Big 12 commissioner Dan Beebe held a 40-minute teleconference Tuesday and said he trusts the word of his remaining institutions as well as Big Ten commissioner Jim Delany. Beebe also insisted there's no need to expand the Big 12. He later explained his belief that college programs shouldn't operate too far outside of their geographic area because they're not "professional teams."
|Dan Beebe's smile -- and world -- could be turned upside down if he doesn't get a clue quickly. (AP)|
That's about as smart as letting Lindsay Lohan be your designated driver. I mean, after all Beebe has been through the past two weeks, you would think he would celebrate his survival, then quickly recognize how he ended up on the brink of extinction to begin with and swear to never make the same mistakes again. But he still thinks Delany can be trusted and that a strong public commitment from the Big 12's remaining members -- I love the Big 12 forever and always. Sincerely, Missouri XOXO -- is enough to ensure his league will move forward without future attacks or departures, and never mind that Oklahoma State booster T. Boone Pickens, a straight-shooter if there ever was one, told a group of reporters recently that he doesn't "know what Missouri is gonna do. You can't tell about them."
It all seems incredibly naive.
Mike Slive (SEC), Larry Scott (Pac-10) and Delany are considered the nation's smartest, savviest and most forward-thinking conference commissioners, and those three men have three things in common:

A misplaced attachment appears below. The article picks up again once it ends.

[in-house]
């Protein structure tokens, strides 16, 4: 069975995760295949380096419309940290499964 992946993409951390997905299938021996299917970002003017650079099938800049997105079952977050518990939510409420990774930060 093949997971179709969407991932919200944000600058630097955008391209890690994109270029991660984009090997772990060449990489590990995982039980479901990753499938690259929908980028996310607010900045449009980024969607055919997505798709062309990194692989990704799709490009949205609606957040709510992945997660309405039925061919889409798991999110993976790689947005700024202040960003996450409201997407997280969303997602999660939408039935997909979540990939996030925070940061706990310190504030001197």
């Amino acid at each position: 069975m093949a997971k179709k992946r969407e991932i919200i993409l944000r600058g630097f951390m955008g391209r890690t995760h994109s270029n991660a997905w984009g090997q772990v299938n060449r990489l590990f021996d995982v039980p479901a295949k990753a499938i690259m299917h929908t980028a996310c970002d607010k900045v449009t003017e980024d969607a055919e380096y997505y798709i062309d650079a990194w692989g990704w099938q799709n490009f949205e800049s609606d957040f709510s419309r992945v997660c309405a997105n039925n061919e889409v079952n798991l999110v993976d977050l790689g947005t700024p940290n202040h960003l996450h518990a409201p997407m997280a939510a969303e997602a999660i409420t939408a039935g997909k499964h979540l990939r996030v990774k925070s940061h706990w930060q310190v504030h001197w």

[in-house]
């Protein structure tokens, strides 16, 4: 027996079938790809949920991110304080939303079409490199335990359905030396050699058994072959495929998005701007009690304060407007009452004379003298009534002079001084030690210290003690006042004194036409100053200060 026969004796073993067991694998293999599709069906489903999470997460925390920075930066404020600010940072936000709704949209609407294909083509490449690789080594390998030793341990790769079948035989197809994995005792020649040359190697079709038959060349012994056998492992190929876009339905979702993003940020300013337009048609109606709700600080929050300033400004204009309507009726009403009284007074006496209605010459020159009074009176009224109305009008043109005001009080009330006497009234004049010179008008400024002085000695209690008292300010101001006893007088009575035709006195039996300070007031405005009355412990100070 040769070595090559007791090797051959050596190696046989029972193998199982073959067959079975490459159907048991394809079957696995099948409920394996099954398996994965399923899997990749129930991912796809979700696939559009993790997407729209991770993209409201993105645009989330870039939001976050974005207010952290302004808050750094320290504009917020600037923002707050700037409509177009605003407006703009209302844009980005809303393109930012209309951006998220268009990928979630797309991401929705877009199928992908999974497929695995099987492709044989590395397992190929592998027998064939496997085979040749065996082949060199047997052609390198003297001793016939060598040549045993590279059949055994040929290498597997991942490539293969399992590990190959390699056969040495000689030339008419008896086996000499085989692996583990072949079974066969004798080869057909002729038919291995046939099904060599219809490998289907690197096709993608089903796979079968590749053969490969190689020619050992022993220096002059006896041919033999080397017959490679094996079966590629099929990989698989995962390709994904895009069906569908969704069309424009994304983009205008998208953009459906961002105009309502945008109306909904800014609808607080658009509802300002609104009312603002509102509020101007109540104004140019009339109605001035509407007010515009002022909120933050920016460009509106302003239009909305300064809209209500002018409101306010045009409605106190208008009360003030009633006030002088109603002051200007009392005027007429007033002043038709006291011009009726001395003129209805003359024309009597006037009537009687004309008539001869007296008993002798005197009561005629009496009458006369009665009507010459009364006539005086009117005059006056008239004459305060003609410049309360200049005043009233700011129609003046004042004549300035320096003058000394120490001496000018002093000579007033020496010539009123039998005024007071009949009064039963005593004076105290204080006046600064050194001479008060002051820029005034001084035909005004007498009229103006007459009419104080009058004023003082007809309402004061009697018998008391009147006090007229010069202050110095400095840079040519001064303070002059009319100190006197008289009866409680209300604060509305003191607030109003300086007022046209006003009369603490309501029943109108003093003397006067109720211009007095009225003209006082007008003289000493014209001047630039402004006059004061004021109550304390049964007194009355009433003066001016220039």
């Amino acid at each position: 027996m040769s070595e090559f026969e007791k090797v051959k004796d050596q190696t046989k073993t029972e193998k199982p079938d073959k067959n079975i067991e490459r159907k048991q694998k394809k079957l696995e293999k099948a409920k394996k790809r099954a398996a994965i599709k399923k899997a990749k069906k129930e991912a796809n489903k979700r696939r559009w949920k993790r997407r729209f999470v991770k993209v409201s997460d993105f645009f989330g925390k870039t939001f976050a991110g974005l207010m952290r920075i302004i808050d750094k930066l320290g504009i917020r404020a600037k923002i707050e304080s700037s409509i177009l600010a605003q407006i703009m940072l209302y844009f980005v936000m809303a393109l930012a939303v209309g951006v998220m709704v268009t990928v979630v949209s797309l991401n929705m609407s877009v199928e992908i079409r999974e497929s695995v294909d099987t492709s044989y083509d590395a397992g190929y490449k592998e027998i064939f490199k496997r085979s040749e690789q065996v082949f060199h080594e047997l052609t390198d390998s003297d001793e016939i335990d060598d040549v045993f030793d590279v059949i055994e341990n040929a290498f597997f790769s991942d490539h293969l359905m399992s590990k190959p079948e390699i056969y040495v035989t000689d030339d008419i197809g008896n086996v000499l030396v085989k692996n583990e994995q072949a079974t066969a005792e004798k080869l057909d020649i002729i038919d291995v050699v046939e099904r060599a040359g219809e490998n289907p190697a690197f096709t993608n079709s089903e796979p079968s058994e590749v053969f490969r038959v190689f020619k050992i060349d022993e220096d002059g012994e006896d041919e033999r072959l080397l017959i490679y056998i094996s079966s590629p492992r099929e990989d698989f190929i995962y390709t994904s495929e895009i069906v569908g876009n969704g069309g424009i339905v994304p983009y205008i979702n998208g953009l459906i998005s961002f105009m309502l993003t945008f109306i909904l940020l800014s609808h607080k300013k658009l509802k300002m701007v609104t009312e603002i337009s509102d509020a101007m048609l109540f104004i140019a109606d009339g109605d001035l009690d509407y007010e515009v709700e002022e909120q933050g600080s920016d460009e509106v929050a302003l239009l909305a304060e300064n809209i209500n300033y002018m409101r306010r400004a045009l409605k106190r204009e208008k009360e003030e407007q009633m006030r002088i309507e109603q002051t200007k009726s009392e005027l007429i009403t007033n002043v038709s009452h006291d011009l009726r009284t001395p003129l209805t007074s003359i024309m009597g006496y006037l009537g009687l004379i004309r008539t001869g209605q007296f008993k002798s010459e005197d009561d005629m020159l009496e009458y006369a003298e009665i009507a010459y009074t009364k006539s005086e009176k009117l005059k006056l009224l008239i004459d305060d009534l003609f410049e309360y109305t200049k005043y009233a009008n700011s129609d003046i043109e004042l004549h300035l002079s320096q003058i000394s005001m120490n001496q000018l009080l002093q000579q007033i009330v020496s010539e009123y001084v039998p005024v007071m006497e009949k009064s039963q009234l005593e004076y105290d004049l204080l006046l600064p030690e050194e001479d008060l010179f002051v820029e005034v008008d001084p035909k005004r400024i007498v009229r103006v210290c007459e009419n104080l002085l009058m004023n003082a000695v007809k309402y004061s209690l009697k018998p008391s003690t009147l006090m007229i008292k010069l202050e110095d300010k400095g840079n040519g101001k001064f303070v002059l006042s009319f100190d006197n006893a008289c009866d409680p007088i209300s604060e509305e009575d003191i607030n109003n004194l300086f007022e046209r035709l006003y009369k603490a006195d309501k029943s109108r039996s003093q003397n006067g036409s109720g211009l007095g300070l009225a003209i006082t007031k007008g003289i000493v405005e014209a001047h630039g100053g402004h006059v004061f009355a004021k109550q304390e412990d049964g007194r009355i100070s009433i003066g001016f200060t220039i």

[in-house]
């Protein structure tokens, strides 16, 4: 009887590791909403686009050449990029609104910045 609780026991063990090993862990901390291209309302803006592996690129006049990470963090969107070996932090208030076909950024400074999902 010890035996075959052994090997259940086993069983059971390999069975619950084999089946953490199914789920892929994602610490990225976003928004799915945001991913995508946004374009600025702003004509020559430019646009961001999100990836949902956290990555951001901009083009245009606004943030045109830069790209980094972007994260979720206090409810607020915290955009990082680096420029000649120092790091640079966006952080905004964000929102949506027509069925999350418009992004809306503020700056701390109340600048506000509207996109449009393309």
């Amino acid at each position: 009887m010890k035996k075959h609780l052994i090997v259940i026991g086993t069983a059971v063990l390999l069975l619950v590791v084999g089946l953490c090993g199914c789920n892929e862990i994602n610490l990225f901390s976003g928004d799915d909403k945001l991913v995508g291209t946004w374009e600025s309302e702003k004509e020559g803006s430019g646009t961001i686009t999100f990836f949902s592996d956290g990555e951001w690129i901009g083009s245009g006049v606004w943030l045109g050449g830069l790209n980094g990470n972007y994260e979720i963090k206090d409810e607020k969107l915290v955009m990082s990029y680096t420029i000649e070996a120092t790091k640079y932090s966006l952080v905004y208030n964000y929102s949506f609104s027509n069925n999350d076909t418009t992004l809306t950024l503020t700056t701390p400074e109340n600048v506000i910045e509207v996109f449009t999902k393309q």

1. They don't trust anybody.
2. They're interested in expansion.
3. They have no problem going outside of their geographic areas to help their members conduct themselves like professional teams (as long as you'll accept the definition of a professional team as an entity interested in making lots of money and using it to aid its quest to win lots of games).
If Slive, Scott and Delany think that way, that's probably the way Beebe ought to be thinking, too. But on Tuesday -- less than 24 hours after Texas rejected a Pac-10 offer, resuscitated the Big 12, then negotiated an agreement heavily slanted toward Austin -- Beebe didn't sound like a man interested in doing whatever necessary to grow the Big 12 to a point where it's never read its last rites again. He sounded like a man just happy to still have a league. That's fine for now, I guess. But if Beebe thinks a 10-school conference is safe going forward, I've got some 2013 Big 12 Championship Game tickets I would like to sell him.
Mark my words: The Big Ten, Pac-10 and SEC will, at some point and in some order, again revisit expansion, at which point the Big 12 will be vulnerable, same as it was last week. All it's going to take is something like the Big Ten raiding the Big East to go to 14 or 16 members. The SEC would then respond with another call to Texas A&M, whose decision-makers might by then be ready (and courageous enough) to escape the Longhorns' large shadow.
Or maybe it'll go an entirely different way.
But anybody paying attention understands things are getting bigger, not smaller. The aggressive get rewarded in this game while those sticking to the status quo sit on death row. And yet Beebe doesn't want the Big 12 to expand or leave its geographic area because he believes athletic departments shouldn't operate like professional teams. Forgive me for rolling my eyes.
"Maybe the future is going to prove me wrong," Beebe said. "I hope I don't have to exist in that future."
I fear he won't be allowed to exist in that future.